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    William Maley

    Quick Drive: 2016 Jeep Grand Cherokee Summit and Wrangler Unlimited 75th Anniversary

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      These two models are only $5,555 apart in as-tested price. Is either one worth their expensive price tags?

    Very few things can cause utter surprise for me when it comes to reviewing vehicles. But there are those moments where it does happen. Recently, I spent some time in a Jeep Wrangler Unlimited 75th Anniversary. I had driven a Wrangler last year and knew what I getting myself into. It was when I looked at my paperwork that my jaw dropped to the floor. The Wrangler Unlimited I was driving carried a price tag of $48,530. I had to do a double-take to make sure I wasn’t misreading it. Once the shock passed me, I found myself whether I would be willing be pay this much for Wrangler or if it would be better to put the money towards a vehicle I drove the week before, a Grand Cherokee Summit.

     

    Both of these Jeeps stand at opposite ends of the exterior design spectrum. The Grand Cherokee has an understated look with a shape that can trace its roots back to the original model from 1993. There is a fair amount of chrome used on the grille slots, rear bumpers, and side window trim. The Wrangler is the bolder of the two with a squared-off body, flared wheel arches, and spare tire carrier on the back. The 75th Anniversary edition brings 17-inch bronze wheels, new bumpers, dark green paint, and 75th Anniversary badging. While these two models have differing approaches, the end result is the same; both are quite handsome.

     

    In terms of the interiors, it is clear these vehicles are aimed at different audiences. The Grand Cherokee Summit stands as the Grand Cherokee’s flagship (aside from the SRT) and it shows with high-quality materials such as real wood, soft touch plastics, and brown leather. This helps bring a sense of luxury that hasn’t appeared in a Grand Cherokee till this generation. Seats provide excellent support, and there is enough space for passengers sitting in the back. The only downside to Grand Cherokee’s interior is the center stack. Compared to the rest of the interior, it seems completely out of place. At least UConnect is still one of the easiest infotainment systems to use.

     

    The Wrangler’s interior, on the other hand, isn’t as luxurious with loads of hard plastics and a more utilitarian look. There is a benefit to this as you’ll know the interior will stand up to the harshness of mother nature. Plus, you can use a hose to wash out the interior - drain plugs are underneath the floor mats. The Unlimited does bring forth a longer wheelbase which allows for more leg and cargo room, plus two rear doors. The added space is appreciated for anyone sitting in the back. Getting into the back is another story with a narrow opening will cause some folks to contort their body to get in.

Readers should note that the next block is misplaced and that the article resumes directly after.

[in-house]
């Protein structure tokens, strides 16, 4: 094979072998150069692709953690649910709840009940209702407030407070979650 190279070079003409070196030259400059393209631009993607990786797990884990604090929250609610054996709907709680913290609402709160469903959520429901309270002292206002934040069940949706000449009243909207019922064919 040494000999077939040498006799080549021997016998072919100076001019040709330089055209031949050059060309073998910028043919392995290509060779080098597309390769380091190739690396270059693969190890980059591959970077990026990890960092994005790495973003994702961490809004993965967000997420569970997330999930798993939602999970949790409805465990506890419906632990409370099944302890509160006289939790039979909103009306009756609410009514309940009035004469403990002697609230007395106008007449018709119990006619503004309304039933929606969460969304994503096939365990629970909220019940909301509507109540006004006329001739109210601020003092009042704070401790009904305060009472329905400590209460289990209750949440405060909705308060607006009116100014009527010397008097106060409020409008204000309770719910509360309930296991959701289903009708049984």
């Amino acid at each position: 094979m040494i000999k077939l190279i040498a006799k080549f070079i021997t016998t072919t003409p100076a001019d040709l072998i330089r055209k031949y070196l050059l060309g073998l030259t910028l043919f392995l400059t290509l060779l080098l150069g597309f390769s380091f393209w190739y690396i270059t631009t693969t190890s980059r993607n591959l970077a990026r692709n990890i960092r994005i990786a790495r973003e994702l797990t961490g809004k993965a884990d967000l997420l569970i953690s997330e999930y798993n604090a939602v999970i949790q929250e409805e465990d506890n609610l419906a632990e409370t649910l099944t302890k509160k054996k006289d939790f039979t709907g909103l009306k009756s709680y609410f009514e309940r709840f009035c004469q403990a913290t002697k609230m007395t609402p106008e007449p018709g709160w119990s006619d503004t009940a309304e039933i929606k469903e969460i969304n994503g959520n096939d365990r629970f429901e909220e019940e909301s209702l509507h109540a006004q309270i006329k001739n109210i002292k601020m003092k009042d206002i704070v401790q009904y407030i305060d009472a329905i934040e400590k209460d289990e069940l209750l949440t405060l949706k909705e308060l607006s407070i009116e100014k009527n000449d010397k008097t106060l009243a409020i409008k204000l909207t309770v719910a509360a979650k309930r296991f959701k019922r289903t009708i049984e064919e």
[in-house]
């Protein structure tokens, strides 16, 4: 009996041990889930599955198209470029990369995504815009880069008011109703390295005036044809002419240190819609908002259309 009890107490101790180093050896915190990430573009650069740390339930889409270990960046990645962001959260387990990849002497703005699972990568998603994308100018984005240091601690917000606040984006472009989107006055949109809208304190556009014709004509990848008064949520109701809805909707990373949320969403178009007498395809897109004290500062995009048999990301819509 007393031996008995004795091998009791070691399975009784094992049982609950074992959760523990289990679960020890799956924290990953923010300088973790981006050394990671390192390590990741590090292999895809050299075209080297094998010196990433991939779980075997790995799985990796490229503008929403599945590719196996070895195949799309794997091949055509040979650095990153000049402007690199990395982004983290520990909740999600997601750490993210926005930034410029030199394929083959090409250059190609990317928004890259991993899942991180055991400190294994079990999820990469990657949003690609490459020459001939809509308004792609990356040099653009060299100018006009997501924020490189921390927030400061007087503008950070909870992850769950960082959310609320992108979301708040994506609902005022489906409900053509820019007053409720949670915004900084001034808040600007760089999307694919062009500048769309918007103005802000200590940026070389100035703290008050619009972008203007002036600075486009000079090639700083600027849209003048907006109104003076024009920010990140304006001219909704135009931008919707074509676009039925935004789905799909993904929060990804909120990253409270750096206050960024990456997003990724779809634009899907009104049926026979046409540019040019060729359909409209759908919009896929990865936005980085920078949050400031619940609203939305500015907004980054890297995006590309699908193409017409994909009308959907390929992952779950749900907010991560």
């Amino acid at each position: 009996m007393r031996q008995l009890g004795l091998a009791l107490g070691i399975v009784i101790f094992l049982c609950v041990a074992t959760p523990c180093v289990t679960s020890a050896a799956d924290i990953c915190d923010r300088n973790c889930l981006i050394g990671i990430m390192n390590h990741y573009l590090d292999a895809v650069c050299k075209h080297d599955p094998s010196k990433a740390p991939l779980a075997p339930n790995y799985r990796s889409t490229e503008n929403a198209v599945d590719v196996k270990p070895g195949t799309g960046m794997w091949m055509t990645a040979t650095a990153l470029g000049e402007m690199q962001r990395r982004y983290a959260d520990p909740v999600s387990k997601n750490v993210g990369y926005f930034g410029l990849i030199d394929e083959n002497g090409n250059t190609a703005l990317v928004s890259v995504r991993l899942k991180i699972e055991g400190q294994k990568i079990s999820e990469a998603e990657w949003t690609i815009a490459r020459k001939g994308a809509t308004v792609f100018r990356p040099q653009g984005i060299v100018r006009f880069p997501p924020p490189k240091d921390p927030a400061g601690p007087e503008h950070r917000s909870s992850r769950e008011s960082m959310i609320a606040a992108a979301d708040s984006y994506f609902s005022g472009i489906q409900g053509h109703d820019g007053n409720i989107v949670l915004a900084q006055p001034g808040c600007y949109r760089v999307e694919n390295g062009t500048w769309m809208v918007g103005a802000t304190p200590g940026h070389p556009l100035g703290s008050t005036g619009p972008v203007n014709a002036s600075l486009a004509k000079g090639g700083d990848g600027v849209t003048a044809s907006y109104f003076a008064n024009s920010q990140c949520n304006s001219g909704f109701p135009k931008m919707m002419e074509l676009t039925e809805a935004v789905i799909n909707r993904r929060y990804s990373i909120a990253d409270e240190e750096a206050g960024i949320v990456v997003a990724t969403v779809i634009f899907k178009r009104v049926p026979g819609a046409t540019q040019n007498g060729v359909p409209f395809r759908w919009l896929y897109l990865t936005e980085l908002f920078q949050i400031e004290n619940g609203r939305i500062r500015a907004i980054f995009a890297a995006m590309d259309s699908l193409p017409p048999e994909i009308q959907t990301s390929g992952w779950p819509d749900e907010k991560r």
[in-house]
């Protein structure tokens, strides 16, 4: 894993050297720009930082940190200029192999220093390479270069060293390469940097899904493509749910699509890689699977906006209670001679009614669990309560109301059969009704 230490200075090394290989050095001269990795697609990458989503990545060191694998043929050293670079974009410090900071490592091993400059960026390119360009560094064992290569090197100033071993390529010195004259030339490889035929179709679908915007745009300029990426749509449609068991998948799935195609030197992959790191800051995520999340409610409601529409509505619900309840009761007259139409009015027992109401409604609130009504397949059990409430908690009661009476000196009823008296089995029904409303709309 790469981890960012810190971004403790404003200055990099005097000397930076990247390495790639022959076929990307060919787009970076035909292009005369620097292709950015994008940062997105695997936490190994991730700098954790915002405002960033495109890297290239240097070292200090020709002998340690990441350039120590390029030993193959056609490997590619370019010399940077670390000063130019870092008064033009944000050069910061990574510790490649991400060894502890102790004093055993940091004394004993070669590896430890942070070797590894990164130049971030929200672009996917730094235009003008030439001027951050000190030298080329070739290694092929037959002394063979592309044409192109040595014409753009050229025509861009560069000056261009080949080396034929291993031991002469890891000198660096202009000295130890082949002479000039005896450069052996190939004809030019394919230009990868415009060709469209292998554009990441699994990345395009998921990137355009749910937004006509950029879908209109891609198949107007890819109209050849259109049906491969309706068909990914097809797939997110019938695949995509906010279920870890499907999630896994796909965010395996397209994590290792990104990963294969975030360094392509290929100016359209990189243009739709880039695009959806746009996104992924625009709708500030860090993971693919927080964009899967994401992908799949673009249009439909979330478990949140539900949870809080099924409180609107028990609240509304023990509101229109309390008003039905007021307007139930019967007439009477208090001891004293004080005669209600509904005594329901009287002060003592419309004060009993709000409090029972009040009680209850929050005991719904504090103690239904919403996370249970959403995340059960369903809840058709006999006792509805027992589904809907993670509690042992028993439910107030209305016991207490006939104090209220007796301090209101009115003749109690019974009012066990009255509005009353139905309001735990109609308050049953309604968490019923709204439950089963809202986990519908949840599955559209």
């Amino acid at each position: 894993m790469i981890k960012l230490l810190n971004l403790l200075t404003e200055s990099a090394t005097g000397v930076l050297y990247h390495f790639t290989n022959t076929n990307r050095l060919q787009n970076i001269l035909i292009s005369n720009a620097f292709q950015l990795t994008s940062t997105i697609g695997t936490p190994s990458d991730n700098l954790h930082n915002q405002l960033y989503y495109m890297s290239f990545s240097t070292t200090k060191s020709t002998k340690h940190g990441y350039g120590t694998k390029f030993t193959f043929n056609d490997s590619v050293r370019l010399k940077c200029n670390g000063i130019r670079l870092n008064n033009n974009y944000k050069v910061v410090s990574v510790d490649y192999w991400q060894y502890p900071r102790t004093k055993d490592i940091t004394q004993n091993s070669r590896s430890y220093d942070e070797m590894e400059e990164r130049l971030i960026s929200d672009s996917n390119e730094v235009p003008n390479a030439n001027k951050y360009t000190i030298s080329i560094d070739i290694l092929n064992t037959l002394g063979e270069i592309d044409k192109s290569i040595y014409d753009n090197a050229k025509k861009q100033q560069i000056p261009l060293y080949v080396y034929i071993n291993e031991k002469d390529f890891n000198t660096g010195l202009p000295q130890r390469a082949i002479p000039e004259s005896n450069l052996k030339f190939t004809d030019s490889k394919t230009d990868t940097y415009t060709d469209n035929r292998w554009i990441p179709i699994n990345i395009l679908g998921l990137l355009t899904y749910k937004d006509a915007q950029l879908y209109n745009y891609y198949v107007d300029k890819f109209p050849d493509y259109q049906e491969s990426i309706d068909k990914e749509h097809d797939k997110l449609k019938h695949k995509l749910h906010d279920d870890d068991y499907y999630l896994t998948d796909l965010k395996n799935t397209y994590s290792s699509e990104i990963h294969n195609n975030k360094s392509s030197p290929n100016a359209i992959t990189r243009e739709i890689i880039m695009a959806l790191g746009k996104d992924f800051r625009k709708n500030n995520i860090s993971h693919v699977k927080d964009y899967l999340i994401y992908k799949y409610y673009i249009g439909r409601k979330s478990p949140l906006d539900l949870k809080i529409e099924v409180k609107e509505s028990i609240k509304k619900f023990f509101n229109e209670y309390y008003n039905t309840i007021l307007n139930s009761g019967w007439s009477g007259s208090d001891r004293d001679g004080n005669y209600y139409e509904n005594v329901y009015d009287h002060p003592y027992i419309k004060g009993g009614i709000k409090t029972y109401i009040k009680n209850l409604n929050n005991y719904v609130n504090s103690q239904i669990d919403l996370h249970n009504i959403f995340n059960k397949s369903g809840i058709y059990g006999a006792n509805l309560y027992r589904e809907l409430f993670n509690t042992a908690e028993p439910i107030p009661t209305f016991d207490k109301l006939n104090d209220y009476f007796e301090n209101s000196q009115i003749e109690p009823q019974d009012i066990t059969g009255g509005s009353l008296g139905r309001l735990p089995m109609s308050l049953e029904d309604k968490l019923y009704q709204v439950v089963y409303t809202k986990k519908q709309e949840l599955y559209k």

Both models feature the same 3.6L Pentastar V6, albeit with different outputs. The Grand Cherokee features 295 horsepower and the Wrangler gets 285. Not much difference on paper, but the road tells a different story. The Grand Cherokee’s V6 feels slightly more flexible with power coming at a linear rate. The Wrangler’s V6 feels somewhat anemic and one where you have to work it to get up to speed at a decent clip. The difference most likely comes down to the transmission. The Grand Cherokee gets an eight-speed automatic, while the Wrangler makes due with a five-speed. This also explains the difference in the average fuel economy for both vehicles: 19 MPG for the Grand Cherokee and 16.4 MPG for the Wrangler.

     

    When it comes to the ride, the Wrangler Unlimited almost matches the Grand Cherokee. The longer wheelbase on the Unlimited helps provide a smoother ride than the standard model. However, bigger bumps will make their way inside. Contrast this with the Grand Cherokee where most bumps are nonexistent to those sitting inside. It should be noted that compared to the previous Grand Cherokees I drove back in 2014, this one had a lot more tire noise coming into the cabin. Blame the low-rolling resistance tires fitted onto our tester.